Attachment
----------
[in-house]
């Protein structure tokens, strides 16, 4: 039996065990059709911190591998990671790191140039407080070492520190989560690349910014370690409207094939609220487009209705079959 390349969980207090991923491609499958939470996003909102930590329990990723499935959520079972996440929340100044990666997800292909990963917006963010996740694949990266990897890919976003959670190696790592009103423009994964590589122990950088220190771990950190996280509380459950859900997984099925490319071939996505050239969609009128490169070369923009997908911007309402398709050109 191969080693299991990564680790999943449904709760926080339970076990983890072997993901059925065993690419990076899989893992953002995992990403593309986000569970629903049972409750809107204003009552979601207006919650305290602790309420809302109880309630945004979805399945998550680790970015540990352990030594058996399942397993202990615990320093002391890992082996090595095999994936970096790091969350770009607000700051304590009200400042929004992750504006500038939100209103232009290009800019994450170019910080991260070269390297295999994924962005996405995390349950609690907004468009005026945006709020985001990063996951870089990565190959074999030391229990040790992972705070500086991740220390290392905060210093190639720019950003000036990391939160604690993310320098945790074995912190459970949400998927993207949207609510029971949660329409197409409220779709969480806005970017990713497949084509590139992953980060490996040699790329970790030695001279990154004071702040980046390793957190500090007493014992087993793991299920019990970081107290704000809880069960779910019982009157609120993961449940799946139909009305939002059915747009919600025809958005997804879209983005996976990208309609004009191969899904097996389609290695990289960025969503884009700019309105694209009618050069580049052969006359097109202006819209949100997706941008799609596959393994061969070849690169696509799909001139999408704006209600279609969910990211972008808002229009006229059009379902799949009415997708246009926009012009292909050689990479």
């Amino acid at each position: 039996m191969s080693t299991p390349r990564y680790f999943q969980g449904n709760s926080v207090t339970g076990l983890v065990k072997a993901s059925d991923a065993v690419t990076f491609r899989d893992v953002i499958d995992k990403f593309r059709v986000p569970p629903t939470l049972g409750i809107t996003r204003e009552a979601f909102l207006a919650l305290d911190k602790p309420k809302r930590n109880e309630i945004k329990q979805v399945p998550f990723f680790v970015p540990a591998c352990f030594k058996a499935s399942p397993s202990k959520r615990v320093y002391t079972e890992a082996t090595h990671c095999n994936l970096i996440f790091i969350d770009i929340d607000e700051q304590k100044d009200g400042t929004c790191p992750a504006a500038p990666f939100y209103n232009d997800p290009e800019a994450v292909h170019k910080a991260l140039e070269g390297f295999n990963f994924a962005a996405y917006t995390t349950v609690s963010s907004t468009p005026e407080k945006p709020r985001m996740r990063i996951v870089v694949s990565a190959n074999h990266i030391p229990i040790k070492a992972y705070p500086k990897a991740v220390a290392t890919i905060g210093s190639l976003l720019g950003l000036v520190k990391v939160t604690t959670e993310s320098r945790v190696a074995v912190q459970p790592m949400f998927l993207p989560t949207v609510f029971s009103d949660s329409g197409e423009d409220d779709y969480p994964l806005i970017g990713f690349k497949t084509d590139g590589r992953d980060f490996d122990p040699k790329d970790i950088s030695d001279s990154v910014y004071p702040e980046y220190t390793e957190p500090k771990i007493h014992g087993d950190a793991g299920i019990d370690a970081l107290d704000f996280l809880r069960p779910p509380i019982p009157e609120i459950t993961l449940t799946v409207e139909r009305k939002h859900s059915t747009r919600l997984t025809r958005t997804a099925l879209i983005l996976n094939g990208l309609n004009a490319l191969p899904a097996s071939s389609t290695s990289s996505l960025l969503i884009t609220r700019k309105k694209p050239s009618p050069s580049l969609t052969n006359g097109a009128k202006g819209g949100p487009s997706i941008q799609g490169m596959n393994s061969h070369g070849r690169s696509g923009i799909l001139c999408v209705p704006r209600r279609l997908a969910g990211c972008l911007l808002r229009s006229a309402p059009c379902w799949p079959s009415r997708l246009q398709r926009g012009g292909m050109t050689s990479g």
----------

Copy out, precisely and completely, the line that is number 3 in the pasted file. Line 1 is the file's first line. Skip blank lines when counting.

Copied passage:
């Amino acid at each position: 039996m191969s080693t299991p390349r990564y680790f999943q969980g449904n709760s926080v207090t339970g076990l983890v065990k072997a993901s059925d991923a065993v690419t990076f491609r899989d893992v953002i499958d995992k990403f593309r059709v986000p569970p629903t939470l049972g409750i809107t996003r204003e009552a979601f909102l207006a919650l305290d911190k602790p309420k809302r930590n109880e309630i945004k329990q979805v399945p998550f990723f680790v970015p540990a591998c352990f030594k058996a499935s399942p397993s202990k959520r615990v320093y002391t079972e890992a082996t090595h990671c095999n994936l970096i996440f790091i969350d770009i929340d607000e700051q304590k100044d009200g400042t929004c790191p992750a504006a500038p990666f939100y209103n232009d997800p290009e800019a994450v292909h170019k910080a991260l140039e070269g390297f295999n990963f994924a962005a996405y917006t995390t349950v609690s963010s907004t468009p005026e407080k945006p709020r985001m996740r990063i996951v870089v694949s990565a190959n074999h990266i030391p229990i040790k070492a992972y705070p500086k990897a991740v220390a290392t890919i905060g210093s190639l976003l720019g950003l000036v520190k990391v939160t604690t959670e993310s320098r945790v190696a074995v912190q459970p790592m949400f998927l993207p989560t949207v609510f029971s009103d949660s329409g197409e423009d409220d779709y969480p994964l806005i970017g990713f690349k497949t084509d590139g590589r992953d980060f490996d122990p040699k790329d970790i950088s030695d001279s990154v910014y004071p702040e980046y220190t390793e957190p500090k771990i007493h014992g087993d950190a793991g299920i019990d370690a970081l107290d704000f996280l809880r069960p779910p509380i019982p009157e609120i459950t993961l449940t799946v409207e139909r009305k939002h859900s059915t747009r919600l997984t025809r958005t997804a099925l879209i983005l996976n094939g990208l309609n004009a490319l191969p899904a097996s071939s389609t290695s990289s996505l960025l969503i884009t609220r700019k309105k694209p050239s009618p050069s580049l969609t052969n006359g097109a009128k202006g819209g949100p487009s997706i941008q799609g490169m596959n393994s061969h070369g070849r690169s696509g923009i799909l001139c999408v209705p704006r209600r279609l997908a969910g990211c972008l911007l808002r229009s006229a309402p059009c379902w799949p079959s009415r997708l246009q398709r926009g012009g292909m050109t050689s990479g």